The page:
Book Review: Unbroken

Book Review: Unbroken by: Laura Hillendbrand

My review of this book is based on the writing of Hillenbrand and how she put forth Louis Zamperini’s heroic story. She was given a gold mine of material to work with, but in my opinion, this is not her best work. I give the book three out of five stars for thorough research and a quality idea.

What I like about the book:

1) The authenticity of the details. It’s easy to see the amount of research Hillenbrand did for this book.

2) Zamperini’s amazing story. I feel it’s the power of this, and not the author, who carry the reader through this book. I left this book wishing another historical fiction author had taken on this prime subject from American History instead of Hillenbrand.

What I didn’t like about the book:

1) The narrative. I read this book because the action compelled me, not because I felt vested in the character of Zamperini. Personal thoughts and character impressions are skimmed over, and deeper insight or detail of what kept the men of World War II hanging on was glossed over. Hillenbrand’s narrative separates you from the characters but brings you uncomfortably close to tragedies most people could not fathom of their own cognizance. The violence is so frequent I became bored reading about it. Desensitized, I was also tired of repetitive second and third retellings of afflictions.  These were only changed slightly by the administrators of the punishment, the weather, or a twist with some secondary threat or torture mentioned. I was ready to shelve this book around chapter twenty-two.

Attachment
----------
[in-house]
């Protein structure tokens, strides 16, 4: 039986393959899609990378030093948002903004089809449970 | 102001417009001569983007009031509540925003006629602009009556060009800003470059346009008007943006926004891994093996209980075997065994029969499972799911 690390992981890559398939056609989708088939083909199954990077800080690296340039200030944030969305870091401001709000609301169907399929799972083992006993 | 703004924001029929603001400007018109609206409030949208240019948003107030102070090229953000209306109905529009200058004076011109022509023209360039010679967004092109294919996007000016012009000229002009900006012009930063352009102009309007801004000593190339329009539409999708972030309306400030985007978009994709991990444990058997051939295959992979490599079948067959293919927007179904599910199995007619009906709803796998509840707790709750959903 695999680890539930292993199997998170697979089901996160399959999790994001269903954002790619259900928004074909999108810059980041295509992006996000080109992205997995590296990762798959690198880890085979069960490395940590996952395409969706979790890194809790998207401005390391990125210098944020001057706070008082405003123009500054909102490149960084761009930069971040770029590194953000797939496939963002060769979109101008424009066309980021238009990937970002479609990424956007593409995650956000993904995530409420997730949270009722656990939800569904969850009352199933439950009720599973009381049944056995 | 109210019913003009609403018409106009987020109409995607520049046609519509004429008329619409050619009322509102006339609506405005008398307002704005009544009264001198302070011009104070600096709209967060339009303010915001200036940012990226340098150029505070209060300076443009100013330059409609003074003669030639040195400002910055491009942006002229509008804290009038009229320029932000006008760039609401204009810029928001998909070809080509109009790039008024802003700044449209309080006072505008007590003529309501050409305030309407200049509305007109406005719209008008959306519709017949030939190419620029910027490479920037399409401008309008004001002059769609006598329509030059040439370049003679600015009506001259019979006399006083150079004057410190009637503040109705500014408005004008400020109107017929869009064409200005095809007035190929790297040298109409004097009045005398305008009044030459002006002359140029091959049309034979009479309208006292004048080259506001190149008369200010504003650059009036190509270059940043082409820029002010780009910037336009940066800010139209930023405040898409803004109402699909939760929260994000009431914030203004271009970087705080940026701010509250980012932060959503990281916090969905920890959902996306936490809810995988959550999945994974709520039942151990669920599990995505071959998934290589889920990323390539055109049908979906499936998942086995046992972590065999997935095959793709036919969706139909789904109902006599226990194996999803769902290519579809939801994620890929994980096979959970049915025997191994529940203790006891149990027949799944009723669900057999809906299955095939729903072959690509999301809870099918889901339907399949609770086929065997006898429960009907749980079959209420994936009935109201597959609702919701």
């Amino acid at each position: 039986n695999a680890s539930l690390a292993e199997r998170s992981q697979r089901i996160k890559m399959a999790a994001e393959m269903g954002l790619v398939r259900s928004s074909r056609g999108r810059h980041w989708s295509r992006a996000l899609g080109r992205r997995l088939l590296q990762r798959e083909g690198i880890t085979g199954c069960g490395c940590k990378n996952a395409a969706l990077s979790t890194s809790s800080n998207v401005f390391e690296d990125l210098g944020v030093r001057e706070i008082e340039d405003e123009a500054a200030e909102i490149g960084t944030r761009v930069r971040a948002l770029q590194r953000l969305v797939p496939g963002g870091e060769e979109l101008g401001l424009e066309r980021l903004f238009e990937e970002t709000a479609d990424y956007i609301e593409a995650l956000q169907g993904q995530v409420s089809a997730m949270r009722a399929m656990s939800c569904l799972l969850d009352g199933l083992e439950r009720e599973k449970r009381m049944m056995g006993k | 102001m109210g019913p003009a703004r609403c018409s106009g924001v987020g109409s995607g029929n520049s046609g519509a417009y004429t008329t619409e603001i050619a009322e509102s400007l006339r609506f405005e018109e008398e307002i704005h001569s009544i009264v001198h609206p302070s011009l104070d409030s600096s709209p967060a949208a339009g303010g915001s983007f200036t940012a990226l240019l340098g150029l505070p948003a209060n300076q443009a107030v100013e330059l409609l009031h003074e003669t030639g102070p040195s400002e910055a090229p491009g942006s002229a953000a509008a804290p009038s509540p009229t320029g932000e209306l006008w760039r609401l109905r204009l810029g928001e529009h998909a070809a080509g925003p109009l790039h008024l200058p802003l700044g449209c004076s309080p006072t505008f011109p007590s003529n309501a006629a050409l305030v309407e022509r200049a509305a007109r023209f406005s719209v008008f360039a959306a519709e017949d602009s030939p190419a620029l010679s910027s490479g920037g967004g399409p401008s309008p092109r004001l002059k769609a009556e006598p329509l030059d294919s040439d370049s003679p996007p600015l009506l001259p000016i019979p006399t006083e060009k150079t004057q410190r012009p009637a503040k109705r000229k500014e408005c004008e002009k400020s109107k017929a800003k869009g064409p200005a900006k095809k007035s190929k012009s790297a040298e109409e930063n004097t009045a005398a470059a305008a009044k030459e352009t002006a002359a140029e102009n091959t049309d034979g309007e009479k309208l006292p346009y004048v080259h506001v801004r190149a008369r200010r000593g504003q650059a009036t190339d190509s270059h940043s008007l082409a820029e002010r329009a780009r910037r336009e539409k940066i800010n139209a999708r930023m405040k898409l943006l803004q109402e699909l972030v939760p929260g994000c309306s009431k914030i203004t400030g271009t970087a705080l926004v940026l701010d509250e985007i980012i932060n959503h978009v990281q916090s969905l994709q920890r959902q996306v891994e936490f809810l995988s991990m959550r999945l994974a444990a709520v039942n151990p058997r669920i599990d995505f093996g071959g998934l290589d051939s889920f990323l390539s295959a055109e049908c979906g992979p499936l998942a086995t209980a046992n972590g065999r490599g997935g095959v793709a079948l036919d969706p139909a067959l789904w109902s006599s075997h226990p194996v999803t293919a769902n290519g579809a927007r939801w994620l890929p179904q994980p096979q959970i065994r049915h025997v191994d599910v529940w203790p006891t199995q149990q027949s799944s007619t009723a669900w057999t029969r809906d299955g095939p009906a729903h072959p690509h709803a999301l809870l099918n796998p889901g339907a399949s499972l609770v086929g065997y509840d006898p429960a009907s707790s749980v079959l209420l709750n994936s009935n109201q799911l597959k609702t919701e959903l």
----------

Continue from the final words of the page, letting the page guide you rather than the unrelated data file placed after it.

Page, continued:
2) Poor characterization. I felt no strong ties to any of the characters, which there are many, and over time the sketches of them made it difficult to decipher one from another. Names are given in rapid succession with brief descriptions much like: so and so is this and he was known for such and such. I was soon lost to all peripheral characters, and clung to job assignments as a clue to what relevance they held in future scenes.

This book is not for the faint of heart. Hillenbrand has gone to great lengths to include several chapters of material with excruciating details of life as a Prisoner of War in World War II Japan. While I think it is relevant and sound to revisit the dark corridors of human history, anyone looking to read this book should be well advised of its graphic and disturbing content.